There is a large, developing industry looking to bring social networking to the enterprise. Superficially, you'd think they're all just Facebook behind the firewall. There's more to them than that, but the Facebook hints are all over the place and it's easy to see why. Facebook completely dominates social networking.
It's an indirect measure, but according to Net Applications (the people who are most famous for measures of browser usage share), almost two-thirds of all referrals on the Web from social networks in November came through Facebook:
Facebook constituted almost two-thirds of all Web referrals in November according to Net Applications. Twitter, Google+ and others barely registered.
Surprising? Yes, to the extent of Facebook's dominance, but no, the pathetic numbers for supposedly big players like Twitter and Google+ are not surprising. Well, maybe nobody really thinks of Google+ as a major player, but it still goes to show just how hard it is to move people from one social network to another. I really am surprised at Twitter, which generated just a half of 1%. When I go to Twitter these days it seems most of what I see is links. I guess nobody is clicking on them. Even LinkedIn has more than three times as many referrals as Twitter. I have suspected for some time that Twitter is, for many, a "write-only" social network.
You might quibble with the choice of sites on the list. Is StumbleUpon a social network? Is YouTube? I would probably argue these choices, but they don't change the overall picture.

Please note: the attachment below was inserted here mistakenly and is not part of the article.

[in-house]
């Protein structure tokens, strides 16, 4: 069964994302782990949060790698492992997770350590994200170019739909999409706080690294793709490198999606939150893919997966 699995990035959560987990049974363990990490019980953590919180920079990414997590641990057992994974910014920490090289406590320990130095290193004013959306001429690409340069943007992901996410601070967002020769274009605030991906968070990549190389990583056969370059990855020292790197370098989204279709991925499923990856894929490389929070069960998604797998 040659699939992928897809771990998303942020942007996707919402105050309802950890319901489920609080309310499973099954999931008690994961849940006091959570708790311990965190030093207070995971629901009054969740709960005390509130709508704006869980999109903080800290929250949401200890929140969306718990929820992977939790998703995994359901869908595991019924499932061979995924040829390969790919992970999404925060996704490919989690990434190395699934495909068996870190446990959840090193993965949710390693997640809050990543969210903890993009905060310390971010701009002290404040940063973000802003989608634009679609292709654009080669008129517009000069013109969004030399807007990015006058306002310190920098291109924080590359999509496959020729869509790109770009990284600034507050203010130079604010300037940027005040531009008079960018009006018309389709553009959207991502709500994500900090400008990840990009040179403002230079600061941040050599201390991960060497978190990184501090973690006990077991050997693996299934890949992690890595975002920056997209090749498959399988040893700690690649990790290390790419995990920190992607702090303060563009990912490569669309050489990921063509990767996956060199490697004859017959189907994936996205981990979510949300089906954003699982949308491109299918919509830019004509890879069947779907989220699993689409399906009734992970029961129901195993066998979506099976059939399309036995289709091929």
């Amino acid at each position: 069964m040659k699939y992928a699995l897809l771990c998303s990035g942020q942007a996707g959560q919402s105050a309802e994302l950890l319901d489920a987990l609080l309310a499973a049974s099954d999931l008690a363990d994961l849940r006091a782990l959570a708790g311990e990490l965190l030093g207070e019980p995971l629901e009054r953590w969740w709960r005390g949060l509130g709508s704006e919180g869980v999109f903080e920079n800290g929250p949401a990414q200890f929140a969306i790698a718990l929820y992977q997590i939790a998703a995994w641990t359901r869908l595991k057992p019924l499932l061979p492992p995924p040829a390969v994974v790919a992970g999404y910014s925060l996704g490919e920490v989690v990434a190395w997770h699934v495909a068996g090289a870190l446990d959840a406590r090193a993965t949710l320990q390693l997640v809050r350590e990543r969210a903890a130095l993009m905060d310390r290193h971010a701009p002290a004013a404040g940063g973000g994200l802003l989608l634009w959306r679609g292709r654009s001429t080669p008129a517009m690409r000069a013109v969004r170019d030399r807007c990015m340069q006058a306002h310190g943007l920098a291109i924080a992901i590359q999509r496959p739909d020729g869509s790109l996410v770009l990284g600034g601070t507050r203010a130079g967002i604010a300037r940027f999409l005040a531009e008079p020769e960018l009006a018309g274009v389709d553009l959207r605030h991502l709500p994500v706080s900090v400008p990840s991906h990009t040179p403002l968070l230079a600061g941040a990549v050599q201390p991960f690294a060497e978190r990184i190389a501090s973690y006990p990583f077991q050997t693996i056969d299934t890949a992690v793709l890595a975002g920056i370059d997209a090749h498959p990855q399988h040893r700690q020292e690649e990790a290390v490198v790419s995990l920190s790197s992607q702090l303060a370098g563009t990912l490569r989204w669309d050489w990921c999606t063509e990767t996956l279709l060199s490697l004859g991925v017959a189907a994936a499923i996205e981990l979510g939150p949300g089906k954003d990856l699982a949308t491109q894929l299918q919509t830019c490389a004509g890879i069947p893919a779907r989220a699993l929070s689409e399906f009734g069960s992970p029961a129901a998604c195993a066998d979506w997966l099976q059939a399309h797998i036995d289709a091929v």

There are several other measures on the chart, generally having to do with the quality of the reference. They're interesting, but not so much for my point. Enterprise social people in companies will say that one of the most basic measures of the success of a deployment is that the system is popular and used heavily. But in an enterprise system it could be that one person follows a link and it's a big success.
How much does the stickiness effect--that it's hard to get users to move social networks once they've settled into one--matter for enterprise social networks? Some, but nowhere near as much as in the real world. After all, users don't officially get a choice of which social networking system they will use for work, but if the system stinks users might decide to use another one off the reservation. Some of the service-based enterprise social networks operate this way.
What the resemblance of enterprise social networks to Facebook really shows is that they're trying to duplicate the love and loyalty people have for it. Will people love it as much in a business context? It's way too soon to tell.